• Which chip are you using? Generally I use a separate power supply to drive the motors, all chips etc.. are powered off another supply e.g. the 5v arduino.

      Anyway let me know which chip you’ve got running the motors.

  • Why the chips cannot control 4 motors? They have 4 input and outputs no?
    maybe it is a stupid question, sorry

    • Hi Sierra,

      The 4 inputs and outputs are actually 2 inputs and 2 outputs as the chip controls the flow of electricity to the DC motor and essentially the input is just a switch to the motor on or off (which is another switch). You could add more motors to each output to control multiple motors but that depends on the current and voltage of the motors. Alternatively you can link multiple chips together.

  • Hi Larry – it’s the SN754410 – the one you suggested. I’ve got the motors being powered off one battery and all the other inputs come from the Arduino. I’ve moved up to using a 9V battery and it passes through about 4.7V which is OK as it gives nice gentle movements of the arm. We eventually will be trying to get it to operate remotely from a laptop (as Spykee does) so we hope to control the arm while watching through the web cam. Just wondering if it is normal for that voltage drop to occur? Cheers. Alan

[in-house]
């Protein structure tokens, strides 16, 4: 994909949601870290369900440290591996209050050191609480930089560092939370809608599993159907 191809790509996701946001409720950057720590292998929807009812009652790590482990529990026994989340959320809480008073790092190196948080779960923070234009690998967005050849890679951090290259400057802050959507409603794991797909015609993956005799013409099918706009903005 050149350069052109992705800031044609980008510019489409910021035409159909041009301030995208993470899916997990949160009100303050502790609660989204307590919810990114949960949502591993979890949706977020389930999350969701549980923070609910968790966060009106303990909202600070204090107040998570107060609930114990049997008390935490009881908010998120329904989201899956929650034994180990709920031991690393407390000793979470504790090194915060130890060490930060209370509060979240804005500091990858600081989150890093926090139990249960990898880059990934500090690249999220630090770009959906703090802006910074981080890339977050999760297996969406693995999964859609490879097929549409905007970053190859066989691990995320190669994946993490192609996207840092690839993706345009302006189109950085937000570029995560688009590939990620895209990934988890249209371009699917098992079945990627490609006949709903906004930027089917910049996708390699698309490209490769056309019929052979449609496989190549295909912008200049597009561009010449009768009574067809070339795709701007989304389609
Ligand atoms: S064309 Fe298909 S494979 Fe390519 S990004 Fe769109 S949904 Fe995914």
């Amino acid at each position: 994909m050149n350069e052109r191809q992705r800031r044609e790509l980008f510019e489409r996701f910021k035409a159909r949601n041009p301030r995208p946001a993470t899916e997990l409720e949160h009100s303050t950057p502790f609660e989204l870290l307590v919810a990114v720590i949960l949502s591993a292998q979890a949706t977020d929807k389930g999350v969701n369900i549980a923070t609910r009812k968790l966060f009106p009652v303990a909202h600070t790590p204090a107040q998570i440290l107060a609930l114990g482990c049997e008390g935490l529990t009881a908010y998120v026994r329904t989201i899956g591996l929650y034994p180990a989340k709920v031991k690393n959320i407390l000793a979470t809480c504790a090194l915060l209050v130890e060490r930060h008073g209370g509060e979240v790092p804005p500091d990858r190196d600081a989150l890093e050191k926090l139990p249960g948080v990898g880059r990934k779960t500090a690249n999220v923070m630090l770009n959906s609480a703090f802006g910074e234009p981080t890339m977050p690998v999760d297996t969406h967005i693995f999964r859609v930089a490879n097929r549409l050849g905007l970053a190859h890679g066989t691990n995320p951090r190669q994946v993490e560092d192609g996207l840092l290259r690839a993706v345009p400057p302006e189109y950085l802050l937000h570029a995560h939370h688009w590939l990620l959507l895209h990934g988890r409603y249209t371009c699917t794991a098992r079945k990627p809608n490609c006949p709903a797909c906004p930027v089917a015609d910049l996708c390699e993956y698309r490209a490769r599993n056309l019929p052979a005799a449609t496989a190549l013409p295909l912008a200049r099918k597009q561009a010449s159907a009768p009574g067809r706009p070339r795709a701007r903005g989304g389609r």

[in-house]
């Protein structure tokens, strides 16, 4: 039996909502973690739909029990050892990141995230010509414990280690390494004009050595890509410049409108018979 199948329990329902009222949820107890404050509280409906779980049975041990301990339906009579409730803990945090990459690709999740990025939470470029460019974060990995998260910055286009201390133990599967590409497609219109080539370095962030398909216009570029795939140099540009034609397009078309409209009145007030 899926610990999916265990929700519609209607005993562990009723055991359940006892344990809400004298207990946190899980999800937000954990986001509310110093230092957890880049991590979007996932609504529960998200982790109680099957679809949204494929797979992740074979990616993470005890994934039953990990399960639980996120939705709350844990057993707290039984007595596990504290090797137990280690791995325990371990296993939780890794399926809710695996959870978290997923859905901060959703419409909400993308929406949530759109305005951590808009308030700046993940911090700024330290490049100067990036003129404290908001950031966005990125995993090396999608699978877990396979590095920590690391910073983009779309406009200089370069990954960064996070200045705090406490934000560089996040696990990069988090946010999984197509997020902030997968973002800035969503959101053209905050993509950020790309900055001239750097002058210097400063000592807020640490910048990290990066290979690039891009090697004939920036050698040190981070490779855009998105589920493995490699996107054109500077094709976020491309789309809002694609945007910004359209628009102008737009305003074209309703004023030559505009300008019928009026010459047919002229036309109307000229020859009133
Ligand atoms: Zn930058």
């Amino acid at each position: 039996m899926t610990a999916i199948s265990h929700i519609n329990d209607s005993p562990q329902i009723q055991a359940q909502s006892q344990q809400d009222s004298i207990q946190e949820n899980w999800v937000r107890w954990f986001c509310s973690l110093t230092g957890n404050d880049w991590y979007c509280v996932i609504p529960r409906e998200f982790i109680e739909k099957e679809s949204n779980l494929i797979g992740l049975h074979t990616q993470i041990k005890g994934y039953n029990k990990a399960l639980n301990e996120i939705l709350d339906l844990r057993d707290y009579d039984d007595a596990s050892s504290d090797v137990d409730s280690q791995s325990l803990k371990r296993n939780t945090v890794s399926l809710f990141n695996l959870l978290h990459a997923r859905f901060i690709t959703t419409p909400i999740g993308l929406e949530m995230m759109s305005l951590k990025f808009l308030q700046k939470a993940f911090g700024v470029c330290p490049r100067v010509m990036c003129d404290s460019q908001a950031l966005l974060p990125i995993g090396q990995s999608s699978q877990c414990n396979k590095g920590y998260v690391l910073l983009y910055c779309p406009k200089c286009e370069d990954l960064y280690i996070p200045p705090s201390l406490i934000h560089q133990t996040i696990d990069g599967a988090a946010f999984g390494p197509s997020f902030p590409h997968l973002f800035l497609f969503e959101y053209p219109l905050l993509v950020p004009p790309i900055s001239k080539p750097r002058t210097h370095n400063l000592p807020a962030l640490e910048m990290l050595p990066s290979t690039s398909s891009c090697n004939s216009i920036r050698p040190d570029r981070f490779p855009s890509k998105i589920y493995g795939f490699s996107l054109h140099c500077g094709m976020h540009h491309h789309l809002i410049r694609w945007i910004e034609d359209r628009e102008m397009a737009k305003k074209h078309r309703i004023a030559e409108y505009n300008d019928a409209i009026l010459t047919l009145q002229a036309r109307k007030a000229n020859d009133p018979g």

• OK – think I’ve sorted it out, but not quite sure what was going on. I found I’d actually been getting weird low output voltages right back from the Arduino pins, and it seemed to be caused by something wrong in the program (which I’d modified a bit). When I removed this section…
    if (incomingByte == ‘O’) {
    digitalWrite(baseMotorPin1, LOW);
    digitalWrite(baseMotorPin2, LOW);
    digitalWrite(shoulderMotorPin1, LOW);
    digitalWrite(shoulderMotorPin2, LOW);
    digitalWrite(elbowMotorPin1, LOW);
    digitalWrite(elbowMotorPin2, LOW);
    digitalWrite(wristMotorPin1, LOW);
    digitalWrite(wristMotorPin2, LOW);
    digitalWrite(handMotorPin1, LOW);
    digitalWrite(handMotorPin2, LOW);